Links: Mesozoic Mammals; Docodonta and Triconodonta, an internet directory; Life Through Time Content; CENTRE DE RECHERCHES LORRAINES; 416165a-s1.doc; mammif chinois.pdf (pdf file of Hu et al., 1997); 416816a-s1.pdf; The Age of Dinosaurs Lives On.  

References: Hu et al. (1997) [H+97]; Jenkins & Schaff (1988) [JS88]; Ji et al. (1999) [J+99]; Ji et al. (2002) [J+02]; Kielan-Jaworowska et al. (2000) [K+00]; Luo et al. (2002) [L+02]; Sigogneau-Russell (1995) [S95].  APW 040806

Amphilestes: A. broderipii Owen 1859.  

Range: Middle Jurassic (Bathonian) of Europe (England).

Phylogeny: Triconodonta:: (Jeholodens + Triconodontidae) + *.

Characters: Meckelian groove present, converging with ventral border of the dentary anteriorly [C+99] [L+02]; coronoid process inclined at 125 [L+02]; dentary condyle massive & bulbous, broad in dorsal view [L+02]; 3-4 lower incisors, with last columnar [CM98]; upper canine unknown, lower canine, present, large, double-rooted [L+02]; 4 lower premolars [L+02]; last lower premolar with b much smaller than c [L+02]; last lower premolar with c distinct, but much shorter than a based on valley between them [L+02]; cusp a of ultimate lower premolar symmetrical [L+02]; labial cingulid absent or vestigial in ultimate lower premolar [L+02]; lower molars with labial face generally concave [F79]; lower molar a cusp dominates crown [S95]; cusps b&c displaced lingually [F79]; lower molar cusps a>b~c>d [S95]; molar a cusp occludes in groove between A & B [L+02]; height of c <40% height of a [L+02]; lower molars with mesiolingual cingular cuspule e [L+02]; lower molars with distinct lingual cingulid [L+02]; lower molars interlock, with d/hypoconulid fitting between e & f cuspules of next more distal molar [L+02]; carnivore

Links: Mesozoic Mammals; Triconodonta, an internet directory; Amphilestidae;     

References: Cifelli & Madsden (1998) [CM98]; Cifelli et al. (1999) [C+99]; Freeman (1979) [F79]; Luo et al. (2002) [L+02]; Sigogneau-Russell (1995) [S95].  APW 040806

Jeholodens right mandible and dentition in lingual viewJeholodens: J. jenkinsi. Ji et al. (1999).

Range: Early Cretaceous (Barremian) of China (Yixian Fm., Liaoning Province)

Phylogeny: Triconodonta::: Triconodontidae + *.

Characters: ~12 cm; orbits large; sagittal crest present but not prominent [L+02, 1]; braincase bulges at level of parietals [L+02, 1]; dentary coronoid process inclined at 145 [L+02]; dentary condyle mediolaterally narrow, but deep & long [L+02]; i1 procumbent & enlarged [L+02]; small upper and lower canines present [L+02]; 2 premolars [L+02]; diastema between P1 & P2 [L+02]; main cusp a of ultimate lower premolar not symmetrical [L+02]; last lower premolar with b at least as large as c [L+02]; last lower premolar with c distinct, but much shorter than a based on valley between them [L+02]; labial cingulid absent or vestigial in ultimate lower premolar [L+02]; molar a cusp occludes in groove between A & B [L+02]; upper molars with A cusp larger than B&C, which are subequal [PM02]; M1 without  labial or lingual cingulum [PM02]; M2 & M3 with faint buccal cingulum [PM02]; upper molars with distal cingular cusp D [PM02]; lower molar cusps b&c with long axis angled from axis of cusp a [PM02]; lower molars with posterior lingual cingulid of the lower molar absent or weak (reversal?) [L+02]; a cusp larger than b&c, which are subequal [PM02]; height of c <40% height of a [L+02]; lower molars with cuspules e & f absent [PM02]; lingual cingulid discontinuous [PM02]; lower molars interlock, with d/hypoconulid fitting into groove or embayment in cusp b of next more distal molar [L+02]; axis-atlas complex very primitive, including (a) atlas neural arch and intercentrum not fused, (b) atlas & axis ribs present, (c) prezygapophysis on atlas, (d) dens not fused to atlas, (e) post-axis cervical ribs present [L+02]; with 15+ thoracic vertebrae [L+02]; lumbar ribs not fused to vertebrae [L+02]; tail long; interclavicle present [L+02]; interclavicle overlaps manubrium ventrally but is not fused with it (primitively no overlap, fused in living mammals) [L+02]; interclavicle with median anterior process [L+02]; supraspinous fossa fully developed along entire dorsal border of scapula [L+02]; acromion process hook-like & extending below glenoid [L+02]; procoracoid fused to sternum & absent as separate element [L+02]; coracoid small, without posterior process [L+02]; glenoid articular surface at angle to scapula & faces mostly posterior (not laterally) [L+02]; glenoid rounded (not elongate) & concave (not saddle-shaped) [L+02]; forelimbs generally advanced; humeral head weakly inflected [L+02]; humeral shaft with strong torsion (>30) [L+02]; humerus deltopectoral crest extending past midpoint of shaft [L+02]; humerus ulnar trochlea present posteriorly, with vestigial condyle anteriorly [L+02]; humerus epicondyles weakly developed [L+02]; "grasping" hands; hindlimbs generally sprawling & primitive; pelvic elements unfused [L+02]; femoral head without neck, oriented dorsally [L+02]; astragalar neck & trochlea absent [L+01]; calcaneal tubercle ("heel") short & without terminal swelling [L+02]; calcaneum anteromedial face contacts cuboid (derived!) [L+02]; calcaneum sustentacular facet vertical & on medial edge [L+02, 0]; cuboid offset from MtV [L+02, 0]; Mt III points laterally compared to axis of calcaneum (as in image of Kryptobataar) (L+02, 1]; tarsal spur absent [L+2, 0]; insectivore.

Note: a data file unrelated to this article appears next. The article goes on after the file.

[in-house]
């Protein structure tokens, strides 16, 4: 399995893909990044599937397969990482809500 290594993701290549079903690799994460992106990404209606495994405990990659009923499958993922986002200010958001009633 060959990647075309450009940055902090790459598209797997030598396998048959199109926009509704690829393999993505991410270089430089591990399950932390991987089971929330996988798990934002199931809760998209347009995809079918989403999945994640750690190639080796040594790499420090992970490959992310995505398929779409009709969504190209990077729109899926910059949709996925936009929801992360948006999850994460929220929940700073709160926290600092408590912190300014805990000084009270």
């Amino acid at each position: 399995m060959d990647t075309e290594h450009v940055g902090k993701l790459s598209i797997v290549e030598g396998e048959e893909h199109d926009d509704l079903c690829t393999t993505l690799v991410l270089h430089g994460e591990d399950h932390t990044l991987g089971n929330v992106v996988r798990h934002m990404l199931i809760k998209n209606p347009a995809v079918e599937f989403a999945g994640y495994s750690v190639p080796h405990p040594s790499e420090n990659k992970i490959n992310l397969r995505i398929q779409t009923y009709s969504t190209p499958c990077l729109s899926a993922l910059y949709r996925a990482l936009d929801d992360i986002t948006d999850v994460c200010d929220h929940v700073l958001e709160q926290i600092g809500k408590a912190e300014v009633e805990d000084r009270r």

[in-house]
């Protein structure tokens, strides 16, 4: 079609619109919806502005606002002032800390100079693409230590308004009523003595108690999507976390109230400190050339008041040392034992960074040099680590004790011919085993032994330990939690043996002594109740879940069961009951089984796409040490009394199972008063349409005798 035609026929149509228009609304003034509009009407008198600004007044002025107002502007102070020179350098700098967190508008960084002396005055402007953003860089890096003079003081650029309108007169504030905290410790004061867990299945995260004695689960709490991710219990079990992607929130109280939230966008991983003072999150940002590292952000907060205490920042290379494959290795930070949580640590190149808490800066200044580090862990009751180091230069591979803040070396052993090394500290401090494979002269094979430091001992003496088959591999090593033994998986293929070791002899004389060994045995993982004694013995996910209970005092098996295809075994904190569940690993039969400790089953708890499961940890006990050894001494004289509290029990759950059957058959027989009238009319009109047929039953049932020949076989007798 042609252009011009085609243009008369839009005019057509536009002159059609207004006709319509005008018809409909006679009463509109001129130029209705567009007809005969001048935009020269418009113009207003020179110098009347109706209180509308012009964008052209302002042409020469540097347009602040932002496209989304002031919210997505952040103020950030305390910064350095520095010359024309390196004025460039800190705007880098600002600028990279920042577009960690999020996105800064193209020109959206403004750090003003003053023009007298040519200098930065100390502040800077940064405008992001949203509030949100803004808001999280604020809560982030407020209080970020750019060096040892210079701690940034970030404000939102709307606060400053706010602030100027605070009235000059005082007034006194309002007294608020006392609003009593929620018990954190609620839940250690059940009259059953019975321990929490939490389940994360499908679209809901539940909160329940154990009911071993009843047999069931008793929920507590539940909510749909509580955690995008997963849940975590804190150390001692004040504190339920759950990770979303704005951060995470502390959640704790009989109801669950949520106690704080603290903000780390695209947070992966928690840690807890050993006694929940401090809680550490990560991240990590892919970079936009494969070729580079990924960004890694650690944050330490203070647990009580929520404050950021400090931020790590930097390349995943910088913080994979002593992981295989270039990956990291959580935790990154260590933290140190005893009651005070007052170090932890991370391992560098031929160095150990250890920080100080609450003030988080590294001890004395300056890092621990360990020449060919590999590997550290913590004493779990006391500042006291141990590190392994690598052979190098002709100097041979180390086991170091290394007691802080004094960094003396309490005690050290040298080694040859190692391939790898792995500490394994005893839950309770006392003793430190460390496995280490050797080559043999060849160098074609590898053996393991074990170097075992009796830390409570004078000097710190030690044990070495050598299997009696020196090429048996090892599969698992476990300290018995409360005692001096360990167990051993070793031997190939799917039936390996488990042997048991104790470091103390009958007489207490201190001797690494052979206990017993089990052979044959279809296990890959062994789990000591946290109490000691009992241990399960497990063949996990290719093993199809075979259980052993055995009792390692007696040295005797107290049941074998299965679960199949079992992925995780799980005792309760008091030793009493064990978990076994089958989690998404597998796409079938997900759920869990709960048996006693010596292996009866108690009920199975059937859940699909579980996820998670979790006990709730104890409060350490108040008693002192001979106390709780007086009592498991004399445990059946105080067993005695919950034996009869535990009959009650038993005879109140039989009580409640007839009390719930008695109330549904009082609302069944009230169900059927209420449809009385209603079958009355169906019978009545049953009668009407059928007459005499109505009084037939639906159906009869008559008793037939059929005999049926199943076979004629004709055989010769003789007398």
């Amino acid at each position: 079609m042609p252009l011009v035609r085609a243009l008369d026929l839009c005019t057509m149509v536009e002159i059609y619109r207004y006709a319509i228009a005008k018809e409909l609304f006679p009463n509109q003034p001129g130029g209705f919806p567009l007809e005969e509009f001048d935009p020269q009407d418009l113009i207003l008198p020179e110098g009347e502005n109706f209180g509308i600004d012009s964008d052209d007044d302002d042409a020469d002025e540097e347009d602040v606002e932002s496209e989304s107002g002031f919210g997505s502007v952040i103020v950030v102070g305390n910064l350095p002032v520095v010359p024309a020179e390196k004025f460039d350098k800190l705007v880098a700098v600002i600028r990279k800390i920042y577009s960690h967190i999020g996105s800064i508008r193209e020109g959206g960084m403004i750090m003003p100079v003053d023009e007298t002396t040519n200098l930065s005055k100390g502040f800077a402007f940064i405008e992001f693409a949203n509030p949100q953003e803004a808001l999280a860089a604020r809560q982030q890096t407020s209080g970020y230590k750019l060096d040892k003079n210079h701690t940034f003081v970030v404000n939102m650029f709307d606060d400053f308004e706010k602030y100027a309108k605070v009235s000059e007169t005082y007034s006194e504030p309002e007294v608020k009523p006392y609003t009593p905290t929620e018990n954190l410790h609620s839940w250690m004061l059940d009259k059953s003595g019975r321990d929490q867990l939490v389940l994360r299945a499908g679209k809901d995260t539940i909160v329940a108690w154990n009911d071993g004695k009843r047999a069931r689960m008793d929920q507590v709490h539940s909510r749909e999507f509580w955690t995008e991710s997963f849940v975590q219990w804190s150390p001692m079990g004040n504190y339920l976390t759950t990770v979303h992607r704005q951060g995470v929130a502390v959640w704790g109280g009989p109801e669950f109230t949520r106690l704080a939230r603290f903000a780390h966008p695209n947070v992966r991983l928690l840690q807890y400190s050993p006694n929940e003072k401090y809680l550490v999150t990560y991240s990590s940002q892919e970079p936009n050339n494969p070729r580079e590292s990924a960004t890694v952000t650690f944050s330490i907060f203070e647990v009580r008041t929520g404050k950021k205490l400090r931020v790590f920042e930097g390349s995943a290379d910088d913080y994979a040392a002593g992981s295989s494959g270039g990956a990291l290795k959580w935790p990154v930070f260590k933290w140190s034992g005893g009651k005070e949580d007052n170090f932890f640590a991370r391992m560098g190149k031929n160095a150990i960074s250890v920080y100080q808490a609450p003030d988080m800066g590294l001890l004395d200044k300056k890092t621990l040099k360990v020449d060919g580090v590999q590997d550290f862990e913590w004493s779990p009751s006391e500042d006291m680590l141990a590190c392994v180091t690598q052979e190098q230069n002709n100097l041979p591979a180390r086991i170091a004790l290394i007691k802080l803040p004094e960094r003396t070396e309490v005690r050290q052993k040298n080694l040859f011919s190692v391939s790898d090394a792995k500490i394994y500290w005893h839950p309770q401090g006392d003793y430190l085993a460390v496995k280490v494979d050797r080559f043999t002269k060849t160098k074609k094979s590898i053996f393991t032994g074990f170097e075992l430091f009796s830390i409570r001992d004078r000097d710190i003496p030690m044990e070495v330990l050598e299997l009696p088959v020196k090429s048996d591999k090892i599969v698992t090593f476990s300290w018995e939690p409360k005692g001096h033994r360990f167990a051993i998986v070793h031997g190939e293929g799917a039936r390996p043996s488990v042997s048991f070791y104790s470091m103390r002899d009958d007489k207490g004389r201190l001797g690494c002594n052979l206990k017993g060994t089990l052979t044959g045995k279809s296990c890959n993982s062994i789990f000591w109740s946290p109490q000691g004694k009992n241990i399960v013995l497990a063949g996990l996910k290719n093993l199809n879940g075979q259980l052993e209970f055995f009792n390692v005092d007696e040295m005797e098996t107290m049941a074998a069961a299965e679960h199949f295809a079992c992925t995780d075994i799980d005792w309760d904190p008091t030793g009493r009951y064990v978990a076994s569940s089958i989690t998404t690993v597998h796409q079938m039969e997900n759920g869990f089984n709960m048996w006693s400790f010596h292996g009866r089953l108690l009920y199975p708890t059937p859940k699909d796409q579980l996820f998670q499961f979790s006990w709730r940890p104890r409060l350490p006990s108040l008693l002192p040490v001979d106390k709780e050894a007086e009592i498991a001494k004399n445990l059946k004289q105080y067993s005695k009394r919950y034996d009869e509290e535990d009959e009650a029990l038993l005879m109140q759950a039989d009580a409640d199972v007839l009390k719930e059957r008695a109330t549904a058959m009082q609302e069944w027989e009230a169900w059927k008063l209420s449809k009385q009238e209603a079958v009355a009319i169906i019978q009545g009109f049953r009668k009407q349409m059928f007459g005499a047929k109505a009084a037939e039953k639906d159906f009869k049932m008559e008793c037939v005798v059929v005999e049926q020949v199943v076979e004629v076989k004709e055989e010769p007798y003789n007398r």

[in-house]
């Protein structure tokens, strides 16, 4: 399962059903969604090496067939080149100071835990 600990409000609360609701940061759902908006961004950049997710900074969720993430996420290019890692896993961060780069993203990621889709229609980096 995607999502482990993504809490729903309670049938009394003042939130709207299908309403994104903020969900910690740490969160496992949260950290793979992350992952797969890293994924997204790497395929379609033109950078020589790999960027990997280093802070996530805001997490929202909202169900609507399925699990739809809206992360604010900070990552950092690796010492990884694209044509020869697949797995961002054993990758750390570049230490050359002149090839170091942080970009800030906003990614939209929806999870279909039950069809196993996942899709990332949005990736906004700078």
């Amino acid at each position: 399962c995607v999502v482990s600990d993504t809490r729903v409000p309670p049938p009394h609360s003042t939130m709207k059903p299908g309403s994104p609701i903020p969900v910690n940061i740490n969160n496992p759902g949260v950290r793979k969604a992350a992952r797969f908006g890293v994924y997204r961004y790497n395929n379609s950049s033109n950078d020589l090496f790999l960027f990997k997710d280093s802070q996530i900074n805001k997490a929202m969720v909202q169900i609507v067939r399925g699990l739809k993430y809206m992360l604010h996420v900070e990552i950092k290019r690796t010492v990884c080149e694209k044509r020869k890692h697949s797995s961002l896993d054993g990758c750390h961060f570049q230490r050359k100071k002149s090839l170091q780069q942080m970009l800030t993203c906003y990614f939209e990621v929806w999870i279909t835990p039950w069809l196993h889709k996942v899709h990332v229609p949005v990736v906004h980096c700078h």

Links: Paleontology and Geology Glossary: J; Roots of the Mammalian Family Tree; Nature Science Update; News in Science 25/3/1999 Ancient Chinese Mini-mammal; Mesozoic Mammals; Docodonta and Triconodonta, an internet directory; EXN Science Wire: Daily news from the world of science.  

References: Luo et al. (2002) [L+02]; Prasad & Manhas (2002) [PM02].  APW 040806